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Pro Football Hall of Fame comes calling for former Packers DB Charles Woodson

Impressive seven-year run in Green Bay highlights career of first-ballot selection for Canton

Pro Football Hall of Famer Charles Woodson
Pro Football Hall of Famer Charles Woodson

GREEN BAY – Charles Woodson didn't play the majority of his 18-year career for the Packers.

But it can be argued his seven years in Green Bay are what made him a Hall of Famer.

Woodson was officially elected for enshrinement in the Pro Football Hall of Fame's Class of 2021 on Saturday, earning the honor in his first year of eligibility.

"I feel like this means that I'm going to live forever," said Woodson on Sunday morning. "This is immortality. This is a great, great accomplishment that I share with each and every player and coach and friend and family member that I have that's supported me over the years. This is the ultimate compliment that one player could ever achieve after their playing days are over."

The nine-time Pro Bowl and four-time first-team All-Pro defensive back entered the league in 1998 as Oakland's first-round draft pick, No. 4 overall, fresh off winning the Heisman Trophy at the University of Michigan. He played his first eight seasons, and his last three, with the Raiders.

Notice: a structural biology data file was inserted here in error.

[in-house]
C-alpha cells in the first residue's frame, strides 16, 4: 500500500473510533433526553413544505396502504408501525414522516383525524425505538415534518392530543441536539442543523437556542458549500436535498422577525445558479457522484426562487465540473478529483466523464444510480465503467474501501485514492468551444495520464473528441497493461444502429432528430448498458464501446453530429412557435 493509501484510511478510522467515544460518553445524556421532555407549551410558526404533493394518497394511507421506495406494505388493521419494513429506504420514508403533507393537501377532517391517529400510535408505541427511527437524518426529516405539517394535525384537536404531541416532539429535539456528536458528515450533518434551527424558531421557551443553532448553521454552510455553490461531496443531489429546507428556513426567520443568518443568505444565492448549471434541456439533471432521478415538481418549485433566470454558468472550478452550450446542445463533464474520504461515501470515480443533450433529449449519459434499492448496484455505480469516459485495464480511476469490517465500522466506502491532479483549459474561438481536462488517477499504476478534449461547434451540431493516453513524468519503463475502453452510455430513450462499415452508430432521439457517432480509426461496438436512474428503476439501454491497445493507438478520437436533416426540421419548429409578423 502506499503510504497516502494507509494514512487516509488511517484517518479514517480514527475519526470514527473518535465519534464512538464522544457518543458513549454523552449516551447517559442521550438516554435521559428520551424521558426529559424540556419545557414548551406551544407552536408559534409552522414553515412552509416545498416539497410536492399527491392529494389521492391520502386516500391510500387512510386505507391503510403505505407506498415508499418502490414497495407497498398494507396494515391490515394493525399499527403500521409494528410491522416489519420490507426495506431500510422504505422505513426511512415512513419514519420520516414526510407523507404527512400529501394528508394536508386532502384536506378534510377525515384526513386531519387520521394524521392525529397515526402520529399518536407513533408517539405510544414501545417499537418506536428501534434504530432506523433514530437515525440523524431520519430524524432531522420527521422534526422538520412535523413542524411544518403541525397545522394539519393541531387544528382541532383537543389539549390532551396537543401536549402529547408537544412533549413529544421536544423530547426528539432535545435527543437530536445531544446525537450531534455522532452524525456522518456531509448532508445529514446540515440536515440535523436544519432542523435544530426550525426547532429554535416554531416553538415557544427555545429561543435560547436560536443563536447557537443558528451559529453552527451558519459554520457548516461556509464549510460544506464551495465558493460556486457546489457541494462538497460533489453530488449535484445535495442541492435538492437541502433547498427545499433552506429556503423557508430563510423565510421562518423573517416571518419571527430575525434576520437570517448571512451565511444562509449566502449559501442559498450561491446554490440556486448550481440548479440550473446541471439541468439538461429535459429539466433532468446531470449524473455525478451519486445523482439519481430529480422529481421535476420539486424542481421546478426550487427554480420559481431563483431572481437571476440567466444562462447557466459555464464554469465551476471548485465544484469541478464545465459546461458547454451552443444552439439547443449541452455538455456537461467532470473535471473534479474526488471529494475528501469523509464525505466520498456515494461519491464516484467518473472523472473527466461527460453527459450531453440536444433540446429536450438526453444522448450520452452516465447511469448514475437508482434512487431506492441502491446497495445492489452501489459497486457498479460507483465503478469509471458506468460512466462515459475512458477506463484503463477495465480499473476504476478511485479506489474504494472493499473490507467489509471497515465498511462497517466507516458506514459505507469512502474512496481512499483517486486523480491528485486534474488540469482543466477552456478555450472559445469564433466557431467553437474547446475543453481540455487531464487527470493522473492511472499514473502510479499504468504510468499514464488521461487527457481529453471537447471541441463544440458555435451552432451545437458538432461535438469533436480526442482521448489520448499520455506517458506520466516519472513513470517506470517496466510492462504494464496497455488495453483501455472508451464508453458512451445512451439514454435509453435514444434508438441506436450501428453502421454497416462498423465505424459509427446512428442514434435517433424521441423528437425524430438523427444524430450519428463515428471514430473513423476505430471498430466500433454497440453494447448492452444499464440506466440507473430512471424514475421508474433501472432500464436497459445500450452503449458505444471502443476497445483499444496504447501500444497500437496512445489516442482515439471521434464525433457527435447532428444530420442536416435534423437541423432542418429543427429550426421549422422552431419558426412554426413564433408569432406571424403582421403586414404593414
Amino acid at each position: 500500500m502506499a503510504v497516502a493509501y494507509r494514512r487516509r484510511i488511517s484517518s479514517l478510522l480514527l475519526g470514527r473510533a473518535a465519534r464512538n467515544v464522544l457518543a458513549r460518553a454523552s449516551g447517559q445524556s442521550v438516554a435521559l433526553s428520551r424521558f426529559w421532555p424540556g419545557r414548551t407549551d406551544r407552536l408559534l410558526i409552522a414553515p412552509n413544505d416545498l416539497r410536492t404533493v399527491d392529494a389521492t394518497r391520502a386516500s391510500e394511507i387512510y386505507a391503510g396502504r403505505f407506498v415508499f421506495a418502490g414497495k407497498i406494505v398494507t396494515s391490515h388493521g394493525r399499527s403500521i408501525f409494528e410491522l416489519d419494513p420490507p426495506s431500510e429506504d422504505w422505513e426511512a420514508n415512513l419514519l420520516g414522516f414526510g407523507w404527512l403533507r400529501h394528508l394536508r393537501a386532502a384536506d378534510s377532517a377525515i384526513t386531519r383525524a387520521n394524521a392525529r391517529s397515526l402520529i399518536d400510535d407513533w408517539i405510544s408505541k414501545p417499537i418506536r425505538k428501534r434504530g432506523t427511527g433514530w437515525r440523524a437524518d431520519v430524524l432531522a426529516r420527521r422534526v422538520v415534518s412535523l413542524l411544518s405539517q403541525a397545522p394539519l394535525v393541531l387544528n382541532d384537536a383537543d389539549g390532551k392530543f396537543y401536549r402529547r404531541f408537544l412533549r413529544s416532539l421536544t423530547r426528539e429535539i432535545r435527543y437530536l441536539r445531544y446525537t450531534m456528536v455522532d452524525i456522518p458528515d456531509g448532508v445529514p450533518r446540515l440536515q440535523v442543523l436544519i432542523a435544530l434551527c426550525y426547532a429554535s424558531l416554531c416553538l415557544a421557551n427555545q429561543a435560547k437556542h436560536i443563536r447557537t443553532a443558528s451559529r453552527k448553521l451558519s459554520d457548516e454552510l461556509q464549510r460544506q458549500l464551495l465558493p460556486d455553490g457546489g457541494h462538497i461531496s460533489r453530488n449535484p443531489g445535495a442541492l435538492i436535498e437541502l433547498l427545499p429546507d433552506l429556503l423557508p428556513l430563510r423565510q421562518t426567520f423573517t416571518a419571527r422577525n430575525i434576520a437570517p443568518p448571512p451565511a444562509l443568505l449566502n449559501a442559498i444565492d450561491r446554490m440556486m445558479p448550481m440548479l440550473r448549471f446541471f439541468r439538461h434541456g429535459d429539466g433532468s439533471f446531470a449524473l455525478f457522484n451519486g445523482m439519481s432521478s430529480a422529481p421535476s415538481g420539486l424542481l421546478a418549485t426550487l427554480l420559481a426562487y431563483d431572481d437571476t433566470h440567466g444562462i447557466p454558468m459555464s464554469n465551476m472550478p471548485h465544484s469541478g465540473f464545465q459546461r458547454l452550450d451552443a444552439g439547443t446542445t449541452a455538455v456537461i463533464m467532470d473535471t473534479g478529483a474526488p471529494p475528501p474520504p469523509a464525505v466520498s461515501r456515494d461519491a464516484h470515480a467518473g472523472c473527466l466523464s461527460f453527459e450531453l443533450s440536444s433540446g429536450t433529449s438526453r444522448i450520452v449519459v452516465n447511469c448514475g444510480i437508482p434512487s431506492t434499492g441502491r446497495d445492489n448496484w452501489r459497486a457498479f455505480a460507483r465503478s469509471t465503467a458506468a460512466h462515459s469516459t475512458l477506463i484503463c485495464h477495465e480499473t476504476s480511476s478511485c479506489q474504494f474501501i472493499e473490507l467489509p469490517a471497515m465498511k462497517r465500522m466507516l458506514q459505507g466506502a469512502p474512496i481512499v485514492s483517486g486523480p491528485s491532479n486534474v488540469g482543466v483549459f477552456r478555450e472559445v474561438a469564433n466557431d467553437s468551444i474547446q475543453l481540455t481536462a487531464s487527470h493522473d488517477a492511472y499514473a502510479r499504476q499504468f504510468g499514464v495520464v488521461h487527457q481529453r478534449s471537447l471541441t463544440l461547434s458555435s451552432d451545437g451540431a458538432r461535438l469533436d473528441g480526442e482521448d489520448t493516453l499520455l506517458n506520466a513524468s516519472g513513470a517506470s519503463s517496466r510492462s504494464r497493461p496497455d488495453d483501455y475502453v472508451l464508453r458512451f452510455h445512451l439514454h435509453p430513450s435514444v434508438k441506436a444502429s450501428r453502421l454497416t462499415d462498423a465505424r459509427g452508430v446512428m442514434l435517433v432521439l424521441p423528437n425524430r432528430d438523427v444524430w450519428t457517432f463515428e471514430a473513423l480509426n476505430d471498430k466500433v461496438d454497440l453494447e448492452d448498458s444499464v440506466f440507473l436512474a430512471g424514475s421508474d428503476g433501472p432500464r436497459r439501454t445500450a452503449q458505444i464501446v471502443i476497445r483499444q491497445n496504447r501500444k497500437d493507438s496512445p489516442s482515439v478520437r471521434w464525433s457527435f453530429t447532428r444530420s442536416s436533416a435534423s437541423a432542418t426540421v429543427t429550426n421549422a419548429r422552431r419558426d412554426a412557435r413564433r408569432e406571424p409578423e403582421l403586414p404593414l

In between he fashioned a wildly productive seven-year run with the Packers (2006-12) that saw him win NFL Defensive Player of the Year honors in 2009, help lead the Packers to the Super Bowl XLV championship in 2010, and put his name in several places in Green Bay's storied record book.

During his time in Green Bay, Woodson recorded 38 of his 65 career interceptions and 11½ of his 20 sacks. He also scored 10 of his 14 defensive touchdowns in a Packers uniform.

He led the NFL in interceptions in both 2009 (with nine) and in '11 (with seven). He earned two of his four first-team All-Pro selections in Green Bay and four of his nine Pro Bowl bids.

His 10 career defensive TDs – nine on interception returns – are both franchise records, well above the previous marks of seven in each category. His 38 interceptions as a member of the Packers are tied for fourth in team history with LeRoy Butler, who also was a Hall of Fame finalist this year but is still awaiting selection to Canton.

Growing up in Fremont, Ohio, Woodson's passion for the game began at an early age, as he looked to step out of the shadow of his older brother, Terry Carter, who went on to play football at Miami-Ohio.

"People used to refer to me as Terry's little brother," Woodson said. "To me, that was a slight. Because I'm like, 'No, my name is Charles and I need you to call me Charles.' I felt like I have to surpass my brother somehow so people can call me by my name instead of just calling me Terry's little brother.

"That's where my passion came from, man, and took to the field every time I played because I was trying to be me. I wanted people to recognize who I was as a football player and as a person, to call me by my name."